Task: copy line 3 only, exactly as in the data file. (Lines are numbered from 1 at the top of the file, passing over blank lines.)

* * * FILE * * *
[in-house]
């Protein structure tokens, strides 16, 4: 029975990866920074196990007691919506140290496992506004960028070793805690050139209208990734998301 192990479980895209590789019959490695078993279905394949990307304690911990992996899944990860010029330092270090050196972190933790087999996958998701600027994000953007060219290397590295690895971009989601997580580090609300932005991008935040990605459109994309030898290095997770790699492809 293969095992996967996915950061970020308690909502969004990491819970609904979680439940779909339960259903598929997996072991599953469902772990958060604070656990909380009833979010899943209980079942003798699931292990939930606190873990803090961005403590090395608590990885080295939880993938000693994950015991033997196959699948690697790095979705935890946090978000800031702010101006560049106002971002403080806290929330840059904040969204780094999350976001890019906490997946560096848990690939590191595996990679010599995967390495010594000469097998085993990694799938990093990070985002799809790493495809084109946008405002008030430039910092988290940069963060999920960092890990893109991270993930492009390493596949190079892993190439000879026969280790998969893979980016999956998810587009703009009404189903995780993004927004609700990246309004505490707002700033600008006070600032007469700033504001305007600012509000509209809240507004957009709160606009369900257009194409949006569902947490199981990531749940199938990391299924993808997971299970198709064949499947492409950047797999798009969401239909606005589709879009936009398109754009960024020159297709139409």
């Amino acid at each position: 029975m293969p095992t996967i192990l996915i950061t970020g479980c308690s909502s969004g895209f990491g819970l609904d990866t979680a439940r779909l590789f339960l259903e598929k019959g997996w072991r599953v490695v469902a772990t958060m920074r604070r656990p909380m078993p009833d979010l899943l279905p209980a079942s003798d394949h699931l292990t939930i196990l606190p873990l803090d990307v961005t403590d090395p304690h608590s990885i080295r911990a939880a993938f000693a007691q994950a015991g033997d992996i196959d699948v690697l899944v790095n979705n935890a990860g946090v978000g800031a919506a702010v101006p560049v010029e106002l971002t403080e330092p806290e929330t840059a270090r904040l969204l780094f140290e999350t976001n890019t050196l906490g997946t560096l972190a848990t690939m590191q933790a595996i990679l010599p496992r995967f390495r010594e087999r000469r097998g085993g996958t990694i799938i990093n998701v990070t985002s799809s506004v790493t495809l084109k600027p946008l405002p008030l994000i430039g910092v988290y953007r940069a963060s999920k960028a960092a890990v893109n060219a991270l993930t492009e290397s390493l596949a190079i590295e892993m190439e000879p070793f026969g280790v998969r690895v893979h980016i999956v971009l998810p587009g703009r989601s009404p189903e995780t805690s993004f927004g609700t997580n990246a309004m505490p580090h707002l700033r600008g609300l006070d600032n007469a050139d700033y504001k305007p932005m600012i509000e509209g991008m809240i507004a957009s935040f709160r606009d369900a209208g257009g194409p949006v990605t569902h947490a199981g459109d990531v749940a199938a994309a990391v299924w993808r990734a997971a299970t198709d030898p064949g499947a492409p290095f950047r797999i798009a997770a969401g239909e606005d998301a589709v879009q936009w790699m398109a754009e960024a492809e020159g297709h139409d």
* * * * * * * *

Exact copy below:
């Amino acid at each position: 029975m293969p095992t996967i192990l996915i950061t970020g479980c308690s909502s969004g895209f990491g819970l609904d990866t979680a439940r779909l590789f339960l259903e598929k019959g997996w072991r599953v490695v469902a772990t958060m920074r604070r656990p909380m078993p009833d979010l899943l279905p209980a079942s003798d394949h699931l292990t939930i196990l606190p873990l803090d990307v961005t403590d090395p304690h608590s990885i080295r911990a939880a993938f000693a007691q994950a015991g033997d992996i196959d699948v690697l899944v790095n979705n935890a990860g946090v978000g800031a919506a702010v101006p560049v010029e106002l971002t403080e330092p806290e929330t840059a270090r904040l969204l780094f140290e999350t976001n890019t050196l906490g997946t560096l972190a848990t690939m590191q933790a595996i990679l010599p496992r995967f390495r010594e087999r000469r097998g085993g996958t990694i799938i990093n998701v990070t985002s799809s506004v790493t495809l084109k600027p946008l405002p008030l994000i430039g910092v988290y953007r940069a963060s999920k960028a960092a890990v893109n060219a991270l993930t492009e290397s390493l596949a190079i590295e892993m190439e000879p070793f026969g280790v998969r690895v893979h980016i999956v971009l998810p587009g703009r989601s009404p189903e995780t805690s993004f927004g609700t997580n990246a309004m505490p580090h707002l700033r600008g609300l006070d600032n007469a050139d700033y504001k305007p932005m600012i509000e509209g991008m809240i507004a957009s935040f709160r606009d369900a209208g257009g194409p949006v990605t569902h947490a199981g459109d990531v749940a199938a994309a990391v299924w993808r990734a997971a299970t198709d030898p064949g499947a492409p290095f950047r797999i798009a997770a969401g239909e606005d998301a589709v879009q936009w790699m398109a754009e960024a492809e020159g297709h139409d």